Ode vs. Owed

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Ode and owed are two words that are pronounced in the same way but are spelled differently and have different meanings, which makes them homophones. We will examine the definitions of ode and owed, where these words came from and some examples of their use in sentences.

An ode is a lyrical poem, often addressed to a particular subject. An ode is usually serious in nature, concerning important ideas. There are three types of odes. A Pindar Ode, named after the Greek poet Pindar, consists of three stanzas with irregular rhyming patterns and lengths of lines. A Horatian Ode, named after the Latin poet Horace, are informal, meditative poems. An Irregular Ode, as one may guess, is without a formal rhyming scheme or other rules. The word ode is derived from the Greek word oide which means lyrical song.

Owed is the past tense of the word owe, which means to be under an obligation to repay something to someone. One may owe many things, such as money, services or allegiance. Related words are owes, owing. The word owe is derived from the Old English word agan, which means to own or to have.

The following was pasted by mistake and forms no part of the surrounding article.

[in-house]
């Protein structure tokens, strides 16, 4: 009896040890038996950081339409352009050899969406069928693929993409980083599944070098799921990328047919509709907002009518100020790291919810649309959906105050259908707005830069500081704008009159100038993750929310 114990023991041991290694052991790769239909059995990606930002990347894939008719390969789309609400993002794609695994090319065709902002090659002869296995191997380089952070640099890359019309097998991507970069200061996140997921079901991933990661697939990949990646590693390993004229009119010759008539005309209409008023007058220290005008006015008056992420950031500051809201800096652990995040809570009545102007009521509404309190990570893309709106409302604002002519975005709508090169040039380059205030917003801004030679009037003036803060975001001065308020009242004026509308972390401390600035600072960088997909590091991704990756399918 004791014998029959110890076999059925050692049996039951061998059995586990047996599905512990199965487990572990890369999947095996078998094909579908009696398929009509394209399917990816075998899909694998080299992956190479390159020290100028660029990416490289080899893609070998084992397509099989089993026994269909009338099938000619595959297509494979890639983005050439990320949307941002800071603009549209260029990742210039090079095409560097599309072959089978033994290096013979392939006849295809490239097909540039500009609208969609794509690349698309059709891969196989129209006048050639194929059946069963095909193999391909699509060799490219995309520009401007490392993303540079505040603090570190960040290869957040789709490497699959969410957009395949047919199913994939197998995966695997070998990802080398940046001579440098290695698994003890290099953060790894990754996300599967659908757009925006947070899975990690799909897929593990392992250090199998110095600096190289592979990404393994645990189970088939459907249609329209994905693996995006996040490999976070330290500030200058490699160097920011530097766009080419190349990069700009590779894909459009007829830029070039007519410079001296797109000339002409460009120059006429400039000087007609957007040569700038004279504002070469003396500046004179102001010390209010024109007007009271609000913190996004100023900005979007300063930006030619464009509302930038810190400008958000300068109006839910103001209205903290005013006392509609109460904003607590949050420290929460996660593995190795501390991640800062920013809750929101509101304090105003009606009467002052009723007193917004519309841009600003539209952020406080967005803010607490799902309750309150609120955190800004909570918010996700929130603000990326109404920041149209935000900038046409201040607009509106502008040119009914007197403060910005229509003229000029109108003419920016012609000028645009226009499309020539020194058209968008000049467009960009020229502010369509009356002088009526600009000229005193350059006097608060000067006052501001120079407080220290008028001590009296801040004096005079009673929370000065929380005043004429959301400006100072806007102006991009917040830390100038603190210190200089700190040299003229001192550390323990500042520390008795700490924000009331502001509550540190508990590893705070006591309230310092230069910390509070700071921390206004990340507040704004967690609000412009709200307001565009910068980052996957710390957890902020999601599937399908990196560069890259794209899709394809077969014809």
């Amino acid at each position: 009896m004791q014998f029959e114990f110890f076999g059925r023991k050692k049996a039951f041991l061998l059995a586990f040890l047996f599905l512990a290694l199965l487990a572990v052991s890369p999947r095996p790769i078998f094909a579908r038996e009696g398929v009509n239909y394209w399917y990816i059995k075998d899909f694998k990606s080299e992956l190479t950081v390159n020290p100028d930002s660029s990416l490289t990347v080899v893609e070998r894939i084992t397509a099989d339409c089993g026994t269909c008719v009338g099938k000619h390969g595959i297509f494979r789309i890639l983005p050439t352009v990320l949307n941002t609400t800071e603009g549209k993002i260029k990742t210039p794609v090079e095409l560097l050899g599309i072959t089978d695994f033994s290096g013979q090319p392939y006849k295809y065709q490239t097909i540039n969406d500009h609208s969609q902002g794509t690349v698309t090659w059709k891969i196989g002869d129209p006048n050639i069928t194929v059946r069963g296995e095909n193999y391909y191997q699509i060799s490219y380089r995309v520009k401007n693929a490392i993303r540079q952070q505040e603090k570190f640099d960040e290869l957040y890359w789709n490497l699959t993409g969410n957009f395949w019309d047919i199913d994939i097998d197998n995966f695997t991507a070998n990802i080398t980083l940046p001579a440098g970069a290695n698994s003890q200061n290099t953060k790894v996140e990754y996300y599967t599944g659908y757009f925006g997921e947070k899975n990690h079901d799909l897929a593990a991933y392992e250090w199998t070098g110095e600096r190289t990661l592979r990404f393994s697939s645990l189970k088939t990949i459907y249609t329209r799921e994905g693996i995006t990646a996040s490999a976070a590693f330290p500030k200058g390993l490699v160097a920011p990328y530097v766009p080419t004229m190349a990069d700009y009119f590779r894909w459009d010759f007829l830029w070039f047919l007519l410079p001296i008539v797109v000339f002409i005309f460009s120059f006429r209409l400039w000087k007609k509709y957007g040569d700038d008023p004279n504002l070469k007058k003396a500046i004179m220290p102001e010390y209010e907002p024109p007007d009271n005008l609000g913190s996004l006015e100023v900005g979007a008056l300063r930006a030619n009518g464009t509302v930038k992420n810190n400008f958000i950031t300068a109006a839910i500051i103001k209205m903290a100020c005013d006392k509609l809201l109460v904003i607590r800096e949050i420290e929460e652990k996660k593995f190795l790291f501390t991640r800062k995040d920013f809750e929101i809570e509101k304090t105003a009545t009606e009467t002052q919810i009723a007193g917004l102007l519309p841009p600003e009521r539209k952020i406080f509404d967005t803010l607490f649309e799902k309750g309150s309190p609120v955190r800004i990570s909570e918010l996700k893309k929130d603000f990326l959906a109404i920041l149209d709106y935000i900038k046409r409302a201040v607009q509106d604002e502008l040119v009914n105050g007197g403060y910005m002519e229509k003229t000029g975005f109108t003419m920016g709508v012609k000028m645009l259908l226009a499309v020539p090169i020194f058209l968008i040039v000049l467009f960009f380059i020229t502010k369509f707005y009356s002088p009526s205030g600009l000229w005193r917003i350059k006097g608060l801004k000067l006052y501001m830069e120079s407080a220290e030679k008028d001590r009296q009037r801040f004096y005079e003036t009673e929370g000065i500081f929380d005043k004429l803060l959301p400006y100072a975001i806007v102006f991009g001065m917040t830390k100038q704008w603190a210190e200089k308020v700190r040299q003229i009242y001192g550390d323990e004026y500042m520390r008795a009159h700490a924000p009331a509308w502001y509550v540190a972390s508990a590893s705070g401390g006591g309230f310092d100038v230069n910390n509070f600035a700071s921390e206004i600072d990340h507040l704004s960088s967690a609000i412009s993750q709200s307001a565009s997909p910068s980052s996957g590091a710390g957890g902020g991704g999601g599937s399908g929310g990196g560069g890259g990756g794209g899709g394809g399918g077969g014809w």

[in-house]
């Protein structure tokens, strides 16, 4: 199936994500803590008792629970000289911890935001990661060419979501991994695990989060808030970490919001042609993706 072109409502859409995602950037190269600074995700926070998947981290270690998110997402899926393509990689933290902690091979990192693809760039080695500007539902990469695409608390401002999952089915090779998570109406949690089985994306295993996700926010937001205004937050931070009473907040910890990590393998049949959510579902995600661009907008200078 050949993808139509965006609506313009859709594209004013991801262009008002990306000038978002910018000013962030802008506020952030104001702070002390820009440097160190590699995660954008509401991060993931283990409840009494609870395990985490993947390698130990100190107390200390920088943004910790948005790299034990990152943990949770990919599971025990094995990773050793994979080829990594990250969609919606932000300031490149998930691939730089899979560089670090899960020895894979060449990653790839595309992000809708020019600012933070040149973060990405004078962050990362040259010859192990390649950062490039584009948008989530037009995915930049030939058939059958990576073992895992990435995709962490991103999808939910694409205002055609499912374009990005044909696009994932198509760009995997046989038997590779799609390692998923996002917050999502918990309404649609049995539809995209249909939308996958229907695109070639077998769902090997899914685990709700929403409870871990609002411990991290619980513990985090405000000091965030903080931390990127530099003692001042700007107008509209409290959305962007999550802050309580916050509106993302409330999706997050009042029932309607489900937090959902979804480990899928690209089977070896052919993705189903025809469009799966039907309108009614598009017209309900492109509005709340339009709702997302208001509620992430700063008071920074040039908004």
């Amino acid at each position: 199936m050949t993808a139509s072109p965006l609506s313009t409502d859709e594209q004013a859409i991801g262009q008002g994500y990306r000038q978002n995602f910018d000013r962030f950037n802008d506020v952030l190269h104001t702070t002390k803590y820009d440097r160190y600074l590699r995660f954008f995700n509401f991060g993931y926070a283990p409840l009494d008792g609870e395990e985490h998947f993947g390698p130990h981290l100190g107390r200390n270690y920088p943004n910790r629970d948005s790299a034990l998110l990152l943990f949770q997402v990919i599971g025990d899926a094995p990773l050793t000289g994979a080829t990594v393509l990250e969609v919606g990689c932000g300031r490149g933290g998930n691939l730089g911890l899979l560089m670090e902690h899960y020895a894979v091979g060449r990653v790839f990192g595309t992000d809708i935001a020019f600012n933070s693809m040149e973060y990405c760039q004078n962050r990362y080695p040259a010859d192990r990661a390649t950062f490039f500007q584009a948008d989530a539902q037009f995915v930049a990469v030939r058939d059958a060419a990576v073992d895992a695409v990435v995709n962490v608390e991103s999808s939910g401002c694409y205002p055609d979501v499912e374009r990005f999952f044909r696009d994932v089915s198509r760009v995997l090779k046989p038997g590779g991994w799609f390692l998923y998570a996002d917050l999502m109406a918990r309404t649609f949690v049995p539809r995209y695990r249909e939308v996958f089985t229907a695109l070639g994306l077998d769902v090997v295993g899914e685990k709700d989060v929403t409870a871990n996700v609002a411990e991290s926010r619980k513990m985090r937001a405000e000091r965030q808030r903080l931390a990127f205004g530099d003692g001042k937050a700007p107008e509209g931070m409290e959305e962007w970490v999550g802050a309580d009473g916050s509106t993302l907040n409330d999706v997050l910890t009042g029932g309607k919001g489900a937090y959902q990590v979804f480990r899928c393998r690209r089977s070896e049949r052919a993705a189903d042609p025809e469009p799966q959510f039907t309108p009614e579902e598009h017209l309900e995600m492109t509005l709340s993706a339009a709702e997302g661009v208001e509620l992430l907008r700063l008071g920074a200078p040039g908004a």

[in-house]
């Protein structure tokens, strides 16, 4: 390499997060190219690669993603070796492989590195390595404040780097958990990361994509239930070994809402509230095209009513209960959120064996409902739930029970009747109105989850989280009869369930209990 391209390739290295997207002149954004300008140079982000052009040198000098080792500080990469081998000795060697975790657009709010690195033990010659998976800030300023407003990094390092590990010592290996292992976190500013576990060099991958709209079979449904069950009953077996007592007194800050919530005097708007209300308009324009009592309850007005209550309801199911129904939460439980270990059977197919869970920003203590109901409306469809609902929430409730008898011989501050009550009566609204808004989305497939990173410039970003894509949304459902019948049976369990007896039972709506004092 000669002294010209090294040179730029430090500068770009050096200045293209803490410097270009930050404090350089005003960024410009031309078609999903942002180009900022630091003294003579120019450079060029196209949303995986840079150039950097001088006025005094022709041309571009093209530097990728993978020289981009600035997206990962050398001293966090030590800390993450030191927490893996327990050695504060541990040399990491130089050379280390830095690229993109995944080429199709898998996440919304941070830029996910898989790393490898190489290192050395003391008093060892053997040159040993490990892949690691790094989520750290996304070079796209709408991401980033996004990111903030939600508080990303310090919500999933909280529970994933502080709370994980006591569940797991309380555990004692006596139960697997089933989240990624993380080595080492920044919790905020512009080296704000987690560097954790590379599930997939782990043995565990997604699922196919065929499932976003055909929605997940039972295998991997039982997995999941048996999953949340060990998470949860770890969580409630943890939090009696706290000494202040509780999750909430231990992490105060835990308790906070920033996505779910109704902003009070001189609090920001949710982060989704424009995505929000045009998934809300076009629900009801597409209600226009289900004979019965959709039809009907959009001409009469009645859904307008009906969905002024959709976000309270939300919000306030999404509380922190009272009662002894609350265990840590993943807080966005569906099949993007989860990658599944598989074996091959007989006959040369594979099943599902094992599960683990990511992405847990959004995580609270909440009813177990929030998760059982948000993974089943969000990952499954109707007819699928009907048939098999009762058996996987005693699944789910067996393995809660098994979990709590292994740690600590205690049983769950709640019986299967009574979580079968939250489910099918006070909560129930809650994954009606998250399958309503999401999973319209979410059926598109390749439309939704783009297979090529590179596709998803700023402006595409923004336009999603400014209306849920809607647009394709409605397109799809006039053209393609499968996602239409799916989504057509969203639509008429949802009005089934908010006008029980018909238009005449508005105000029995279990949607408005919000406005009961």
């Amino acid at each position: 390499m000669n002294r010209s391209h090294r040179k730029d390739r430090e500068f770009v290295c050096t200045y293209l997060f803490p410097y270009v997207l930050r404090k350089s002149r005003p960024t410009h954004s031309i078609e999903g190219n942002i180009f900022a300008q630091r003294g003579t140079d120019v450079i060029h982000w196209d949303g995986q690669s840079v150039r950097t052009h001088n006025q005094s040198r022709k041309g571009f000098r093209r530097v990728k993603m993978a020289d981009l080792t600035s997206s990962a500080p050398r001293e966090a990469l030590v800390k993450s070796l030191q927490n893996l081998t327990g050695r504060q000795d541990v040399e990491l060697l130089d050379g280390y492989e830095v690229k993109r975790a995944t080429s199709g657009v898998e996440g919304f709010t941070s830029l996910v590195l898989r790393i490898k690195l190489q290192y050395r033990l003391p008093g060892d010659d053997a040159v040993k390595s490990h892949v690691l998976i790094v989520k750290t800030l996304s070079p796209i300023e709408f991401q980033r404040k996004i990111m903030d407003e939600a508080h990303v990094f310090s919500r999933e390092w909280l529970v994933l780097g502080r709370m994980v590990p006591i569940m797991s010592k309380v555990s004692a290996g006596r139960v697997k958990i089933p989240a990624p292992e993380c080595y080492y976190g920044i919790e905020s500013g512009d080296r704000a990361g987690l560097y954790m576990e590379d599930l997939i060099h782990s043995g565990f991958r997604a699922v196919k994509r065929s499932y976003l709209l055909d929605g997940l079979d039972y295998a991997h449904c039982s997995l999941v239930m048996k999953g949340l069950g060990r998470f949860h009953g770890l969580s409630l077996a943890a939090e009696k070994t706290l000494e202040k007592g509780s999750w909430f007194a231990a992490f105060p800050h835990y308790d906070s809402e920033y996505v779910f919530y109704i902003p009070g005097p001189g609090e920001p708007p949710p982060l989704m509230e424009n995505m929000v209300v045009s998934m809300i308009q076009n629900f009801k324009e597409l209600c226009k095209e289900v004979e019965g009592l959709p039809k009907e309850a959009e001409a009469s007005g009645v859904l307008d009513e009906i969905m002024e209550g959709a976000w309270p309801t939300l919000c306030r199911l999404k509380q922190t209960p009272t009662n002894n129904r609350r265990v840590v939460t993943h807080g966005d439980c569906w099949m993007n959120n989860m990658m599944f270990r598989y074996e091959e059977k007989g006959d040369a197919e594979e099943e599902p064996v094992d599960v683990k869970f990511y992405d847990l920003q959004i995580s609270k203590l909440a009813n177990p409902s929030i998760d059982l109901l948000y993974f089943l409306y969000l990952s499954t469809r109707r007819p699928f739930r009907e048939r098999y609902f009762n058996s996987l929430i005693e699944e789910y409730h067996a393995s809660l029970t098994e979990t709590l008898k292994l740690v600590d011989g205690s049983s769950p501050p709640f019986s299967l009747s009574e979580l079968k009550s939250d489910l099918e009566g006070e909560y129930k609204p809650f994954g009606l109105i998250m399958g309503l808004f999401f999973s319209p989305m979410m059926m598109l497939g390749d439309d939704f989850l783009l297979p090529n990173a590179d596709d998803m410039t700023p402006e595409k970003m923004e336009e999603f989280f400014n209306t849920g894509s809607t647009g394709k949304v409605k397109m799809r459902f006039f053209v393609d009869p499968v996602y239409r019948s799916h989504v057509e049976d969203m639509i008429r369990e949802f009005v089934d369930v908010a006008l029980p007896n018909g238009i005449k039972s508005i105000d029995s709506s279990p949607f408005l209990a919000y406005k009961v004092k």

The latest installment in the author’s popular Bob Lee Swagger series (basis for the movie and the TV show “Shooter”), this book is an ode to firearms and the fine art of gunsmithing that should’ve been printed in black powder and Hoppe’s No. 9 instead of ink. (Newsday)

The accident’s outsize impact haunted Mr. Walowitz for 60 years and finally burst out of him in verse, in an ode he wrote called “The Story of the Milkman,” which begins:

When I was a kid our milkman was killed
right before dawn at a railroad crossing
one low whistle away from where we lived. (The New York Times)

The salaries were owed by the administration of Olusegun Mimiko, who Akeredolu took over from in February. (The Pulse Nigeria)

For the first time, dues owed by the Indian high commission as part of London’s congestion charge – mandatory for all vehicles moving in a zone marked “C” – have crossed £5 million. (The Hindustan Times)

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